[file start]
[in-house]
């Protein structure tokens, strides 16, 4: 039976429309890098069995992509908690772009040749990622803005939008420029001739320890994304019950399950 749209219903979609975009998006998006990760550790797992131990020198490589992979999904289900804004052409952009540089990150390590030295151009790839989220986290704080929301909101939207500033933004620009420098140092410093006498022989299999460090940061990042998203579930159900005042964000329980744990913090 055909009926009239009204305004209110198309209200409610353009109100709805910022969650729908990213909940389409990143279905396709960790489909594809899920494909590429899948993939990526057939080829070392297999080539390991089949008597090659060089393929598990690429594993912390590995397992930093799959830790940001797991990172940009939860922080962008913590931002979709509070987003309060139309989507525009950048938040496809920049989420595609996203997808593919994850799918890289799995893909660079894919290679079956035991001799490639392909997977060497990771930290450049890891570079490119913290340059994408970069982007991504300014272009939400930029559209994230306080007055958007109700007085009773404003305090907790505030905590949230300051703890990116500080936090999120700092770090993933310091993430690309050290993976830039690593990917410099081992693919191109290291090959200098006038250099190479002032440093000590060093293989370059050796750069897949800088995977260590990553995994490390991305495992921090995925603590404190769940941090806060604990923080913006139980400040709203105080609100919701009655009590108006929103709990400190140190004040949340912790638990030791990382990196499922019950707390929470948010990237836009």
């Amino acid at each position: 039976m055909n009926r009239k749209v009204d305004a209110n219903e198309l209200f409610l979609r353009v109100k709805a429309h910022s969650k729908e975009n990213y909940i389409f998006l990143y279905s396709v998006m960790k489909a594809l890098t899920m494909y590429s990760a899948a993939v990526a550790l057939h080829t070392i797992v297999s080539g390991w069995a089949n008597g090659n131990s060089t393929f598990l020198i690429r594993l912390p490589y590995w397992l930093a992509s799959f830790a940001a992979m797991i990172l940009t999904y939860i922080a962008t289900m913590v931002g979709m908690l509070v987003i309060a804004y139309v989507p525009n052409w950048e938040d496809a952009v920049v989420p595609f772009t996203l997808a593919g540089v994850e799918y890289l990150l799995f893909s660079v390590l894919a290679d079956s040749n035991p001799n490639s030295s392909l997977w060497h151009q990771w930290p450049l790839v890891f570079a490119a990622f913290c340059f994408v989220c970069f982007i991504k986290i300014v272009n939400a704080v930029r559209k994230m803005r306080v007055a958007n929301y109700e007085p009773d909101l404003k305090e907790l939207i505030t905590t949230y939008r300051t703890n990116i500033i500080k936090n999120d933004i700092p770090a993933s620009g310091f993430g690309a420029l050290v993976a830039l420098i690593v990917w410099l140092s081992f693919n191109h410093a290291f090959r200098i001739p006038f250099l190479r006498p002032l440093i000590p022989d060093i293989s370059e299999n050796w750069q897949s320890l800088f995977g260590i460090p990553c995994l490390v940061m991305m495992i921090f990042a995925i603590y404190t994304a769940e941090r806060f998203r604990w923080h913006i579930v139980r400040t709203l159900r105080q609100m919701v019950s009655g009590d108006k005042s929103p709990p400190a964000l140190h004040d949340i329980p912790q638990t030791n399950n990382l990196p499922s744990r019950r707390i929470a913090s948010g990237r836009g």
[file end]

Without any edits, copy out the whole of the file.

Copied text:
[in-house]
């Protein structure tokens, strides 16, 4: 039976429309890098069995992509908690772009040749990622803005939008420029001739320890994304019950399950 749209219903979609975009998006998006990760550790797992131990020198490589992979999904289900804004052409952009540089990150390590030295151009790839989220986290704080929301909101939207500033933004620009420098140092410093006498022989299999460090940061990042998203579930159900005042964000329980744990913090 055909009926009239009204305004209110198309209200409610353009109100709805910022969650729908990213909940389409990143279905396709960790489909594809899920494909590429899948993939990526057939080829070392297999080539390991089949008597090659060089393929598990690429594993912390590995397992930093799959830790940001797991990172940009939860922080962008913590931002979709509070987003309060139309989507525009950048938040496809920049989420595609996203997808593919994850799918890289799995893909660079894919290679079956035991001799490639392909997977060497990771930290450049890891570079490119913290340059994408970069982007991504300014272009939400930029559209994230306080007055958007109700007085009773404003305090907790505030905590949230300051703890990116500080936090999120700092770090993933310091993430690309050290993976830039690593990917410099081992693919191109290291090959200098006038250099190479002032440093000590060093293989370059050796750069897949800088995977260590990553995994490390991305495992921090995925603590404190769940941090806060604990923080913006139980400040709203105080609100919701009655009590108006929103709990400190140190004040949340912790638990030791990382990196499922019950707390929470948010990237836009």
């Amino acid at each position: 039976m055909n009926r009239k749209v009204d305004a209110n219903e198309l209200f409610l979609r353009v109100k709805a429309h910022s969650k729908e975009n990213y909940i389409f998006l990143y279905s396709v998006m960790k489909a594809l890098t899920m494909y590429s990760a899948a993939v990526a550790l057939h080829t070392i797992v297999s080539g390991w069995a089949n008597g090659n131990s060089t393929f598990l020198i690429r594993l912390p490589y590995w397992l930093a992509s799959f830790a940001a992979m797991i990172l940009t999904y939860i922080a962008t289900m913590v931002g979709m908690l509070v987003i309060a804004y139309v989507p525009n052409w950048e938040d496809a952009v920049v989420p595609f772009t996203l997808a593919g540089v994850e799918y890289l990150l799995f893909s660079v390590l894919a290679d079956s040749n035991p001799n490639s030295s392909l997977w060497h151009q990771w930290p450049l790839v890891f570079a490119a990622f913290c340059f994408v989220c970069f982007i991504k986290i300014v272009n939400a704080v930029r559209k994230m803005r306080v007055a958007n929301y109700e007085p009773d909101l404003k305090e907790l939207i505030t905590t949230y939008r300051t703890n990116i500033i500080k936090n999120d933004i700092p770090a993933s620009g310091f993430g690309a420029l050290v993976a830039l420098i690593v990917w410099l140092s081992f693919n191109h410093a290291f090959r200098i001739p006038f250099l190479r006498p002032l440093i000590p022989d060093i293989s370059e299999n050796w750069q897949s320890l800088f995977g260590i460090p990553c995994l490390v940061m991305m495992i921090f990042a995925i603590y404190t994304a769940e941090r806060f998203r604990w923080h913006i579930v139980r400040t709203l159900r105080q609100m919701v019950s009655g009590d108006k005042s929103p709990p400190a964000l140190h004040d949340i329980p912790q638990t030791n399950n990382l990196p499922s744990r019950r707390i929470a913090s948010g990237r836009g």